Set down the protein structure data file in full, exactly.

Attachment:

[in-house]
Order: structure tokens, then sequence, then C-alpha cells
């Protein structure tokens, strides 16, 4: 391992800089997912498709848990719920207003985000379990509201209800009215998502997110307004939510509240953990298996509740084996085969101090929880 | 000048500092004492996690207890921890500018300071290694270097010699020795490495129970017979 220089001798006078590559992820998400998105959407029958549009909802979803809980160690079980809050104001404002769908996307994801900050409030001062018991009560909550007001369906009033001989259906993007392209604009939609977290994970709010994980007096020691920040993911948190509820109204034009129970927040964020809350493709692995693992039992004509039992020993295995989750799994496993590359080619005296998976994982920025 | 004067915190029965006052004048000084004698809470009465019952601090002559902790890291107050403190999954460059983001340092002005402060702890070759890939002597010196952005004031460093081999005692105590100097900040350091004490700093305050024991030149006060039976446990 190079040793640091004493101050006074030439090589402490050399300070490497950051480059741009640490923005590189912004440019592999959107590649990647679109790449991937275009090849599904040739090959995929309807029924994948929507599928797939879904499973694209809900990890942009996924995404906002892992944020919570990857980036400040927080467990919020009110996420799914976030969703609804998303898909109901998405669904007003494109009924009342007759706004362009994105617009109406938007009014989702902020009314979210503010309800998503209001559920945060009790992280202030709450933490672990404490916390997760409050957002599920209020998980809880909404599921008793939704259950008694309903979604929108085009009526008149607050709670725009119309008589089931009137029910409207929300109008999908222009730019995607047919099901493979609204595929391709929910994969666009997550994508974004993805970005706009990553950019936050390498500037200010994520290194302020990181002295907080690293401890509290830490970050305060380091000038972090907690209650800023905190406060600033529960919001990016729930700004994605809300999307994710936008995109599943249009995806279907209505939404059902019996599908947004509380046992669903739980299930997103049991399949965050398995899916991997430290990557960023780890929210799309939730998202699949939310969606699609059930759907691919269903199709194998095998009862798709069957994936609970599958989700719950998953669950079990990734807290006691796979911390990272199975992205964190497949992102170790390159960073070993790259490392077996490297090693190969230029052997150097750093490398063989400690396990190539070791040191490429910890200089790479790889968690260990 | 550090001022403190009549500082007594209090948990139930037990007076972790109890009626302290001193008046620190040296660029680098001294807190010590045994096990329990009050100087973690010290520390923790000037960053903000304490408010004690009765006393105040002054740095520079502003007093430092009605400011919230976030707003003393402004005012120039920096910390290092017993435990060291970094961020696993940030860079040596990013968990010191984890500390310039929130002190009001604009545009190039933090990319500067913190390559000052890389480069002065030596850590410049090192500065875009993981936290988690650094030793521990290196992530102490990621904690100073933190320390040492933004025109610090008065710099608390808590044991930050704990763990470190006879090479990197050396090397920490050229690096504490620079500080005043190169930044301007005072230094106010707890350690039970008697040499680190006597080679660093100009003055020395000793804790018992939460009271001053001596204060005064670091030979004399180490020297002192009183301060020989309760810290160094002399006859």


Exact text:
[in-house]
Order: structure tokens, then sequence, then C-alpha cells
């Protein structure tokens, strides 16, 4: 391992800089997912498709848990719920207003985000379990509201209800009215998502997110307004939510509240953990298996509740084996085969101090929880 | 000048500092004492996690207890921890500018300071290694270097010699020795490495129970017979 220089001798006078590559992820998400998105959407029958549009909802979803809980160690079980809050104001404002769908996307994801900050409030001062018991009560909550007001369906009033001989259906993007392209604009939609977290994970709010994980007096020691920040993911948190509820109204034009129970927040964020809350493709692995693992039992004509039992020993295995989750799994496993590359080619005296998976994982920025 | 004067915190029965006052004048000084004698809470009465019952601090002559902790890291107050403190999954460059983001340092002005402060702890070759890939002597010196952005004031460093081999005692105590100097900040350091004490700093305050024991030149006060039976446990 190079040793640091004493101050006074030439090589402490050399300070490497950051480059741009640490923005590189912004440019592999959107590649990647679109790449991937275009090849599904040739090959995929309807029924994948929507599928797939879904499973694209809900990890942009996924995404906002892992944020919570990857980036400040927080467990919020009110996420799914976030969703609804998303898909109901998405669904007003494109009924009342007759706004362009994105617009109406938007009014989702902020009314979210503010309800998503209001559920945060009790992280202030709450933490672990404490916390997760409050957002599920209020998980809880909404599921008793939704259950008694309903979604929108085009009526008149607050709670725009119309008589089931009137029910409207929300109008999908222009730019995607047919099901493979609204595929391709929910994969666009997550994508974004993805970005706009990553950019936050390498500037200010994520290194302020990181002295907080690293401890509290830490970050305060380091000038972090907690209650800023905190406060600033529960919001990016729930700004994605809300999307994710936008995109599943249009995806279907209505939404059902019996599908947004509380046992669903739980299930997103049991399949965050398995899916991997430290990557960023780890929210799309939730998202699949939310969606699609059930759907691919269903199709194998095998009862798709069957994936609970599958989700719950998953669950079990990734807290006691796979911390990272199975992205964190497949992102170790390159960073070993790259490392077996490297090693190969230029052997150097750093490398063989400690396990190539070791040191490429910890200089790479790889968690260990 | 550090001022403190009549500082007594209090948990139930037990007076972790109890009626302290001193008046620190040296660029680098001294807190010590045994096990329990009050100087973690010290520390923790000037960053903000304490408010004690009765006393105040002054740095520079502003007093430092009605400011919230976030707003003393402004005012120039920096910390290092017993435990060291970094961020696993940030860079040596990013968990010191984890500390310039929130002190009001604009545009190039933090990319500067913190390559000052890389480069002065030596850590410049090192500065875009993981936290988690650094030793521990290196992530102490990621904690100073933190320390040492933004025109610090008065710099608390808590044991930050704990763990470190006879090479990197050396090397920490050229690096504490620079500080005043190169930044301007005072230094106010707890350690039970008697040499680190006597080679660093100009003055020395000793804790018992939460009271001053001596204060005064670091030979004399180490020297002192009183301060020989309760810290160094002399006859």